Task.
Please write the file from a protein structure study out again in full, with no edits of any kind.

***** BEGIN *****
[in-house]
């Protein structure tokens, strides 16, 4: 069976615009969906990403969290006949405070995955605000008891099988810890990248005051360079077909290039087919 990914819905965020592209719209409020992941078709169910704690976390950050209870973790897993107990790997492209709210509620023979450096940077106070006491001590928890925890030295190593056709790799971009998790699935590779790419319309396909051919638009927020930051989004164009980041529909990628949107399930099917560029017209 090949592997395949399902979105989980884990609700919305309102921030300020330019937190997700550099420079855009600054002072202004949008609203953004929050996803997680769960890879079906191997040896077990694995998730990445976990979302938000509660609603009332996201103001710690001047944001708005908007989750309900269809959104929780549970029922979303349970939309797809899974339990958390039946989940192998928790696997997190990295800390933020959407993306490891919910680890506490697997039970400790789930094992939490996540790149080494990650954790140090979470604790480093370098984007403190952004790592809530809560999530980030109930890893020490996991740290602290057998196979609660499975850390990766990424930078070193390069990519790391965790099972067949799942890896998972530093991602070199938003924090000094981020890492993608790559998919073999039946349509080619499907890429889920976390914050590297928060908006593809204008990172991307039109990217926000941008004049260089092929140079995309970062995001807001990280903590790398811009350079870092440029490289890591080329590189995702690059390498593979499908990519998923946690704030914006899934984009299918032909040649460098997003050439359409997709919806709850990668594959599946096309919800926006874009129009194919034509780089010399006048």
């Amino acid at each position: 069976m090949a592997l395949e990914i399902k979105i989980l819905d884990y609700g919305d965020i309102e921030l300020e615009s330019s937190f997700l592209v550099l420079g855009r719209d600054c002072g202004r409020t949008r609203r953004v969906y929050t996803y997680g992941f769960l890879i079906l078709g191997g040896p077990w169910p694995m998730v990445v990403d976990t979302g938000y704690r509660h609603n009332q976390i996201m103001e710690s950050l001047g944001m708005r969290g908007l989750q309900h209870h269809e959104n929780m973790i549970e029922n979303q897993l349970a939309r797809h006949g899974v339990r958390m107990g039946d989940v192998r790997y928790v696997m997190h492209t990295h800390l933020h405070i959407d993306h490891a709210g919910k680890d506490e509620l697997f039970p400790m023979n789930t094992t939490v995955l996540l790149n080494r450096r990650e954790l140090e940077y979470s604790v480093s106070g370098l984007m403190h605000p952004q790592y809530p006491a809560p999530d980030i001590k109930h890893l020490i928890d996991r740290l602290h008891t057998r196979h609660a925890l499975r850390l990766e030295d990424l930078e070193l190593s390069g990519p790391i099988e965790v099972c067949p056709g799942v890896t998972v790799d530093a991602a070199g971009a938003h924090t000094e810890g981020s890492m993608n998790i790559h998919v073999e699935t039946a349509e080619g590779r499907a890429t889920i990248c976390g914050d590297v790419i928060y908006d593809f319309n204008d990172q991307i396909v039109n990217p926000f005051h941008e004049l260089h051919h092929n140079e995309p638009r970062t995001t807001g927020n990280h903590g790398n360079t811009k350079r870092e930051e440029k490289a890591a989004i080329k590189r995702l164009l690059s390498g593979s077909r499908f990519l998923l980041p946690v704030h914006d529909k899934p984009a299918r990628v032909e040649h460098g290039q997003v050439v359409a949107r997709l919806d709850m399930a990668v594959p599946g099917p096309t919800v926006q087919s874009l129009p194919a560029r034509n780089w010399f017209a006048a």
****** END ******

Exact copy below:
[in-house]
């Protein structure tokens, strides 16, 4: 069976615009969906990403969290006949405070995955605000008891099988810890990248005051360079077909290039087919 990914819905965020592209719209409020992941078709169910704690976390950050209870973790897993107990790997492209709210509620023979450096940077106070006491001590928890925890030295190593056709790799971009998790699935590779790419319309396909051919638009927020930051989004164009980041529909990628949107399930099917560029017209 090949592997395949399902979105989980884990609700919305309102921030300020330019937190997700550099420079855009600054002072202004949008609203953004929050996803997680769960890879079906191997040896077990694995998730990445976990979302938000509660609603009332996201103001710690001047944001708005908007989750309900269809959104929780549970029922979303349970939309797809899974339990958390039946989940192998928790696997997190990295800390933020959407993306490891919910680890506490697997039970400790789930094992939490996540790149080494990650954790140090979470604790480093370098984007403190952004790592809530809560999530980030109930890893020490996991740290602290057998196979609660499975850390990766990424930078070193390069990519790391965790099972067949799942890896998972530093991602070199938003924090000094981020890492993608790559998919073999039946349509080619499907890429889920976390914050590297928060908006593809204008990172991307039109990217926000941008004049260089092929140079995309970062995001807001990280903590790398811009350079870092440029490289890591080329590189995702690059390498593979499908990519998923946690704030914006899934984009299918032909040649460098997003050439359409997709919806709850990668594959599946096309919800926006874009129009194919034509780089010399006048």
């Amino acid at each position: 069976m090949a592997l395949e990914i399902k979105i989980l819905d884990y609700g919305d965020i309102e921030l300020e615009s330019s937190f997700l592209v550099l420079g855009r719209d600054c002072g202004r409020t949008r609203r953004v969906y929050t996803y997680g992941f769960l890879i079906l078709g191997g040896p077990w169910p694995m998730v990445v990403d976990t979302g938000y704690r509660h609603n009332q976390i996201m103001e710690s950050l001047g944001m708005r969290g908007l989750q309900h209870h269809e959104n929780m973790i549970e029922n979303q897993l349970a939309r797809h006949g899974v339990r958390m107990g039946d989940v192998r790997y928790v696997m997190h492209t990295h800390l933020h405070i959407d993306h490891a709210g919910k680890d506490e509620l697997f039970p400790m023979n789930t094992t939490v995955l996540l790149n080494r450096r990650e954790l140090e940077y979470s604790v480093s106070g370098l984007m403190h605000p952004q790592y809530p006491a809560p999530d980030i001590k109930h890893l020490i928890d996991r740290l602290h008891t057998r196979h609660a925890l499975r850390l990766e030295d990424l930078e070193l190593s390069g990519p790391i099988e965790v099972c067949p056709g799942v890896t998972v790799d530093a991602a070199g971009a938003h924090t000094e810890g981020s890492m993608n998790i790559h998919v073999e699935t039946a349509e080619g590779r499907a890429t889920i990248c976390g914050d590297v790419i928060y908006d593809f319309n204008d990172q991307i396909v039109n990217p926000f005051h941008e004049l260089h051919h092929n140079e995309p638009r970062t995001t807001g927020n990280h903590g790398n360079t811009k350079r870092e930051e440029k490289a890591a989004i080329k590189r995702l164009l690059s390498g593979s077909r499908f990519l998923l980041p946690v704030h914006d529909k899934p984009a299918r990628v032909e040649h460098g290039q997003v050439v359409a949107r997709l919806d709850m399930a990668v594959p599946g099917p096309t919800v926006q087919s874009l129009p194919a560029r034509n780089w010399f017209a006048a």